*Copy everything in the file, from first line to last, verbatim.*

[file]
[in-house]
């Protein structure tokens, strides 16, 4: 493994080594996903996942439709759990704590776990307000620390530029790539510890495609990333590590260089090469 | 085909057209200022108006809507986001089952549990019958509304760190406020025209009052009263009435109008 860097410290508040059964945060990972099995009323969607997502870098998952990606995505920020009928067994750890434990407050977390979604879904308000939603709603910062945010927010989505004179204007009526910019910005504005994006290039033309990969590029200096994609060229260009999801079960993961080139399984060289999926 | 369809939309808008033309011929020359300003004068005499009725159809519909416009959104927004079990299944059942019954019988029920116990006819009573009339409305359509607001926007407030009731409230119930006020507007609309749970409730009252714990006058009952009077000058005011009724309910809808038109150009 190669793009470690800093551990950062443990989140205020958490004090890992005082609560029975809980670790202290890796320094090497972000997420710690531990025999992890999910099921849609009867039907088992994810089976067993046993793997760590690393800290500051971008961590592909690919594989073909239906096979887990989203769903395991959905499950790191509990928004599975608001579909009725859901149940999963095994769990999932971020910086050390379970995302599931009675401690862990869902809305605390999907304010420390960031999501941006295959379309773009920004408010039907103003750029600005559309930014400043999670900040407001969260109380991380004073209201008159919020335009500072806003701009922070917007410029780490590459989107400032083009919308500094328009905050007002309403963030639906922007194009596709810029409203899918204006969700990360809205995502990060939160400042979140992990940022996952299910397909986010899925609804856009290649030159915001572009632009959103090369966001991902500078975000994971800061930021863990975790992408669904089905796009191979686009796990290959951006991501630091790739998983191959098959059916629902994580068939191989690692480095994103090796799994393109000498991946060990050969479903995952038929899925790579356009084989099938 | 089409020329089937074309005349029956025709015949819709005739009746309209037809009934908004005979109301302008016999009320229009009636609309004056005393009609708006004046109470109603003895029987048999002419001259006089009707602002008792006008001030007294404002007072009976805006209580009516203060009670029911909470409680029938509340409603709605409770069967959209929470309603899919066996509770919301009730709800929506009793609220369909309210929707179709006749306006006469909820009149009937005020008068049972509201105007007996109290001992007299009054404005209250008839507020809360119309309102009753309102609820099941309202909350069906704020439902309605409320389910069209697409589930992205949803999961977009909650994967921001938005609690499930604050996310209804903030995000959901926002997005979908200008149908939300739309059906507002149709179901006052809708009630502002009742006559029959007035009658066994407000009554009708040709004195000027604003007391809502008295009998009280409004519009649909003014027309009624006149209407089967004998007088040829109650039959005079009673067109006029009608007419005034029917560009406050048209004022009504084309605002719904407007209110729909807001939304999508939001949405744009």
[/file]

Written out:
[in-house]
């Protein structure tokens, strides 16, 4: 493994080594996903996942439709759990704590776990307000620390530029790539510890495609990333590590260089090469 | 085909057209200022108006809507986001089952549990019958509304760190406020025209009052009263009435109008 860097410290508040059964945060990972099995009323969607997502870098998952990606995505920020009928067994750890434990407050977390979604879904308000939603709603910062945010927010989505004179204007009526910019910005504005994006290039033309990969590029200096994609060229260009999801079960993961080139399984060289999926 | 369809939309808008033309011929020359300003004068005499009725159809519909416009959104927004079990299944059942019954019988029920116990006819009573009339409305359509607001926007407030009731409230119930006020507007609309749970409730009252714990006058009952009077000058005011009724309910809808038109150009 190669793009470690800093551990950062443990989140205020958490004090890992005082609560029975809980670790202290890796320094090497972000997420710690531990025999992890999910099921849609009867039907088992994810089976067993046993793997760590690393800290500051971008961590592909690919594989073909239906096979887990989203769903395991959905499950790191509990928004599975608001579909009725859901149940999963095994769990999932971020910086050390379970995302599931009675401690862990869902809305605390999907304010420390960031999501941006295959379309773009920004408010039907103003750029600005559309930014400043999670900040407001969260109380991380004073209201008159919020335009500072806003701009922070917007410029780490590459989107400032083009919308500094328009905050007002309403963030639906922007194009596709810029409203899918204006969700990360809205995502990060939160400042979140992990940022996952299910397909986010899925609804856009290649030159915001572009632009959103090369966001991902500078975000994971800061930021863990975790992408669904089905796009191979686009796990290959951006991501630091790739998983191959098959059916629902994580068939191989690692480095994103090796799994393109000498991946060990050969479903995952038929899925790579356009084989099938 | 089409020329089937074309005349029956025709015949819709005739009746309209037809009934908004005979109301302008016999009320229009009636609309004056005393009609708006004046109470109603003895029987048999002419001259006089009707602002008792006008001030007294404002007072009976805006209580009516203060009670029911909470409680029938509340409603709605409770069967959209929470309603899919066996509770919301009730709800929506009793609220369909309210929707179709006749306006006469909820009149009937005020008068049972509201105007007996109290001992007299009054404005209250008839507020809360119309309102009753309102609820099941309202909350069906704020439902309605409320389910069209697409589930992205949803999961977009909650994967921001938005609690499930604050996310209804903030995000959901926002997005979908200008149908939300739309059906507002149709179901006052809708009630502002009742006559029959007035009658066994407000009554009708040709004195000027604003007391809502008295009998009280409004519009649909003014027309009624006149209407089967004998007088040829109650039959005079009673067109006029009608007419005034029917560009406050048209004022009504084309605002719904407007209110729909807001939304999508939001949405744009």